Here we are in late January with National Signing Day just around the corner. One of the topics that usually rears its ugly head this time of year is Oversigning. Many of you know I will often dive into these conversations when it surfaces – and being an Alabama fan, I rarely share the popular opinion (or at least I don’t subscribe to the hivethink). I’ve often wanted to start a series of discussions on the topic here and see where it takes us, but during my conversations with various fans and in reading articles on the subject over the last few years, it has become clear to me that there is not a clear definition of what Oversigning is. Depending on who you are talking to / reading, the meaning of the word could be two (or more) vastly different things. One person could argue that Alabama is the worst offender of Oversigning out there, another could say they don’t even do it, and another still could say they do, but no worse than anybody else – and they could all be correct given the different definitions they may be using. So as an exercise in trying to clear this up a bit, and as a start to maybe a series of discussions on the topic, let’s look at 5 of the common definitions for Oversigning I have come across.
1. The first definition of Oversigning is rather vague: You count how many LOIs a team has acquired over a number of years and if it is higher than most, then that team has oversigned. There isn’t really a particular number or benchmark, it is purely subjective where the line is drawn. It doesn’t matter how many players the team had room for, or how many of those signed actually make it to campus, or for how long. It solely looks at LOIs signed vs. an arbitrary norm.
2. When recruiting, teams may have no more than 85 scholarship players in any given year, nor more than 25 new players in any single recruiting class. This second definition deals exclusively with the 25-rule. There is little to no consideration given to the 85-man limit. If a team signs 26 or more players on National Signing Day (NSD), then that team has oversigned - simple as that.
3. The next definition is the inverse of the previous one: It looks mostly at the 85-man limit, giving little care to the 25 limit on class size. Oversigning then, is the act of accepting more signed LOIs on NSD then you have room for under the 85-man limit. How many you have room for is strictly taken from the team roster as of NSD. Basically, remove seniors, juniors who declared for the NFL, and any other attrition made public beforehand from the previous year’s roster, and subtract the remaining number of players from 85. That is how many LOIs can be accepted without Oversigning. For example, if you have 65 players returning on scholarship as of NSD, and you sign 23, you have oversigned by 3 because 85-65=20 (even though you are still below the 25-LOI limit discussed in #2).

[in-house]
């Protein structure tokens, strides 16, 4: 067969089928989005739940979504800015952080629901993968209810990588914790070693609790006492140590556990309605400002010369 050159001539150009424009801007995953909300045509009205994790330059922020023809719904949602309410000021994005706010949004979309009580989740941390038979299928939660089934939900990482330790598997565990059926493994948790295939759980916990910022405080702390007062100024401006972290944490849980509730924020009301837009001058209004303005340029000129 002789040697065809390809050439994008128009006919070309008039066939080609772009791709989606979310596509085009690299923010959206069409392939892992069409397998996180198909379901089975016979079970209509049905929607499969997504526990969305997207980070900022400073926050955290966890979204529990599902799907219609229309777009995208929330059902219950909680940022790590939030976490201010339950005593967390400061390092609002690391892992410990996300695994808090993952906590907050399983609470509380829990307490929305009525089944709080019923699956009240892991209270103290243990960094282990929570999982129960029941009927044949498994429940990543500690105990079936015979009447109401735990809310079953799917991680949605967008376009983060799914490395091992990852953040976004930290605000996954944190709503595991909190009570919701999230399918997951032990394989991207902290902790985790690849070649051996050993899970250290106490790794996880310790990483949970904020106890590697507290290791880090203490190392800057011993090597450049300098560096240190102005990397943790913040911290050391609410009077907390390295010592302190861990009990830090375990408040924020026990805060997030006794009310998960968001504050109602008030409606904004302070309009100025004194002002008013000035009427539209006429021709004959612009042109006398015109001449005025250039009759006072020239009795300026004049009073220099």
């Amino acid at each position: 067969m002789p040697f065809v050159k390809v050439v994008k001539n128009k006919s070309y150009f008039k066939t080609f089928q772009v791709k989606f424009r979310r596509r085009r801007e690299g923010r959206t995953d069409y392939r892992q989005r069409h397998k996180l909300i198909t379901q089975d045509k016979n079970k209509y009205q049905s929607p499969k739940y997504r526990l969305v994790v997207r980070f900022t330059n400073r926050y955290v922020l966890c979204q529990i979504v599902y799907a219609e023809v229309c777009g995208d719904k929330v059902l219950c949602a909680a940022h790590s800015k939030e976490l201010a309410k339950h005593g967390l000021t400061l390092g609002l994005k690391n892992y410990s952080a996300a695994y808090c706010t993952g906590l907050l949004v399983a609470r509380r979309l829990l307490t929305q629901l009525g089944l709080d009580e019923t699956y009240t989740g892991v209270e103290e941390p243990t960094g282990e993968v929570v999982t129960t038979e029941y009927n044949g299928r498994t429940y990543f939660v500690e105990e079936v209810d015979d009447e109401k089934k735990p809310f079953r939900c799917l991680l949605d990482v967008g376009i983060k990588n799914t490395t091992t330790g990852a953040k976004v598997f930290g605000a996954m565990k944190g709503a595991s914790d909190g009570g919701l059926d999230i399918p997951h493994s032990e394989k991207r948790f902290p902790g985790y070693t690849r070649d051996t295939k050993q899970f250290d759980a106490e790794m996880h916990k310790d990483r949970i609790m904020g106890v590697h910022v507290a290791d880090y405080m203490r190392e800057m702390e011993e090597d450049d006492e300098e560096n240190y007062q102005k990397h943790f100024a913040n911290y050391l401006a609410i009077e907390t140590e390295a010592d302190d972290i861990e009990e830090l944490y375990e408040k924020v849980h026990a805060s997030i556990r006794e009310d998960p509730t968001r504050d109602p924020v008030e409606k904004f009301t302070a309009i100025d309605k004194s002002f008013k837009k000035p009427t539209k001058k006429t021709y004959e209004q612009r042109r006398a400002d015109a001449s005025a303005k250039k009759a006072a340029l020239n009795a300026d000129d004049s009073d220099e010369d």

4. This definition is very similar to #3, except in how you calculate how many LOIs a team can sign before oversigning. This definition also looks primarily at the 85-man limit, but allows a coach to look ahead through the summer and account for expected attrition such as graduating underclassmen not returning, players who are going on medical hardships, players who have expressed their desire to transfer after the academic year, and for players who will not have their scholarships renewed for any other reason. Instead of looking at the roster as of NSD, this version allows the coach to project his roster to the end of the signing period (end of July / beginning of August) and use that as the baseline for how many he has room for. Using this version, the coach in the example given in #3 could very easily not have oversigned.
5. The last definition I will provide is one that doesn’t really deal with numbers. There are some who use Oversigning as a description of a recruiting style. Like for an overly aggressive recruiter who offers scholarships to too many players with no real plan and little evaluation or consideration given to the team’s needs. Or for a recruiter who lies to the recruits, stringing them along with the promise of an offer that likely never comes. Or when a coach signs too many players per one of the definitions above, and has to tell a kid he can’t enroll until the next spring (greyshirt) even though this was never discussed previously. There is not really one set definition for this: it can be whatever the accuser wants it to be in order to deliver the negative connotation toward the offender.
So which of these do you subscribe to? Did I miss one? Let me know in the comments.
In the next couple of days, I plan on posting a follow-up to this that gives a little more detail on the definitions (where they all came from and links/examples/problems) and maybe we can kinda come to an agreement which one to use in discussing it moving forward.